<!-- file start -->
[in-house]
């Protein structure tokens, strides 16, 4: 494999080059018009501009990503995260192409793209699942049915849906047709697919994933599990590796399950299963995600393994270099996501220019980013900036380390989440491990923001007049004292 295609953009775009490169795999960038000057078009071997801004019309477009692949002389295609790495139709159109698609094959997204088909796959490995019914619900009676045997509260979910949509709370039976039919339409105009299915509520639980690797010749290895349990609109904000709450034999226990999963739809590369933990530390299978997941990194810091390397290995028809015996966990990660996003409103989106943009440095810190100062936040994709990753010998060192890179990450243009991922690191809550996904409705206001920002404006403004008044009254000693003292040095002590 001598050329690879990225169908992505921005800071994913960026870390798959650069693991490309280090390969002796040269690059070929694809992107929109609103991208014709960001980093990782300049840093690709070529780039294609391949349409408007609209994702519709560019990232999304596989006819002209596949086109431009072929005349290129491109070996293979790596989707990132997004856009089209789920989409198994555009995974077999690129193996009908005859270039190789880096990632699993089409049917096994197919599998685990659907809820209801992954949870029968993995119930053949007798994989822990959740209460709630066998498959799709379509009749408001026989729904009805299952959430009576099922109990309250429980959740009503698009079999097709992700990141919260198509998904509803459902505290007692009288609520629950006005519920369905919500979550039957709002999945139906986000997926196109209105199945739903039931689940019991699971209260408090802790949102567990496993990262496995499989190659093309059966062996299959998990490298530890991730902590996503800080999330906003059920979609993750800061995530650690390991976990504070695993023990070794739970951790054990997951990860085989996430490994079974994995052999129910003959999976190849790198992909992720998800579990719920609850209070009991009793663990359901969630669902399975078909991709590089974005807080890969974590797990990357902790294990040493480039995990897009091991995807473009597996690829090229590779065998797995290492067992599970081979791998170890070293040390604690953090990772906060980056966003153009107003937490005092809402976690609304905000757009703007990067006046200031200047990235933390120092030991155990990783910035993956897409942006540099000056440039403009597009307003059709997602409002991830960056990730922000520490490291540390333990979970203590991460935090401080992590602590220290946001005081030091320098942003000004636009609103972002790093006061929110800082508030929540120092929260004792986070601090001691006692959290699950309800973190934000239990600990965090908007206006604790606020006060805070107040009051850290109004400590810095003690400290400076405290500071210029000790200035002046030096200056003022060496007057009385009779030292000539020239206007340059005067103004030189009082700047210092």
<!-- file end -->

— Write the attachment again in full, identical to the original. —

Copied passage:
[in-house]
């Protein structure tokens, strides 16, 4: 494999080059018009501009990503995260192409793209699942049915849906047709697919994933599990590796399950299963995600393994270099996501220019980013900036380390989440491990923001007049004292 295609953009775009490169795999960038000057078009071997801004019309477009692949002389295609790495139709159109698609094959997204088909796959490995019914619900009676045997509260979910949509709370039976039919339409105009299915509520639980690797010749290895349990609109904000709450034999226990999963739809590369933990530390299978997941990194810091390397290995028809015996966990990660996003409103989106943009440095810190100062936040994709990753010998060192890179990450243009991922690191809550996904409705206001920002404006403004008044009254000693003292040095002590 001598050329690879990225169908992505921005800071994913960026870390798959650069693991490309280090390969002796040269690059070929694809992107929109609103991208014709960001980093990782300049840093690709070529780039294609391949349409408007609209994702519709560019990232999304596989006819002209596949086109431009072929005349290129491109070996293979790596989707990132997004856009089209789920989409198994555009995974077999690129193996009908005859270039190789880096990632699993089409049917096994197919599998685990659907809820209801992954949870029968993995119930053949007798994989822990959740209460709630066998498959799709379509009749408001026989729904009805299952959430009576099922109990309250429980959740009503698009079999097709992700990141919260198509998904509803459902505290007692009288609520629950006005519920369905919500979550039957709002999945139906986000997926196109209105199945739903039931689940019991699971209260408090802790949102567990496993990262496995499989190659093309059966062996299959998990490298530890991730902590996503800080999330906003059920979609993750800061995530650690390991976990504070695993023990070794739970951790054990997951990860085989996430490994079974994995052999129910003959999976190849790198992909992720998800579990719920609850209070009991009793663990359901969630669902399975078909991709590089974005807080890969974590797990990357902790294990040493480039995990897009091991995807473009597996690829090229590779065998797995290492067992599970081979791998170890070293040390604690953090990772906060980056966003153009107003937490005092809402976690609304905000757009703007990067006046200031200047990235933390120092030991155990990783910035993956897409942006540099000056440039403009597009307003059709997602409002991830960056990730922000520490490291540390333990979970203590991460935090401080992590602590220290946001005081030091320098942003000004636009609103972002790093006061929110800082508030929540120092929260004792986070601090001691006692959290699950309800973190934000239990600990965090908007206006604790606020006060805070107040009051850290109004400590810095003690400290400076405290500071210029000790200035002046030096200056003022060496007057009385009779030292000539020239206007340059005067103004030189009082700047210092």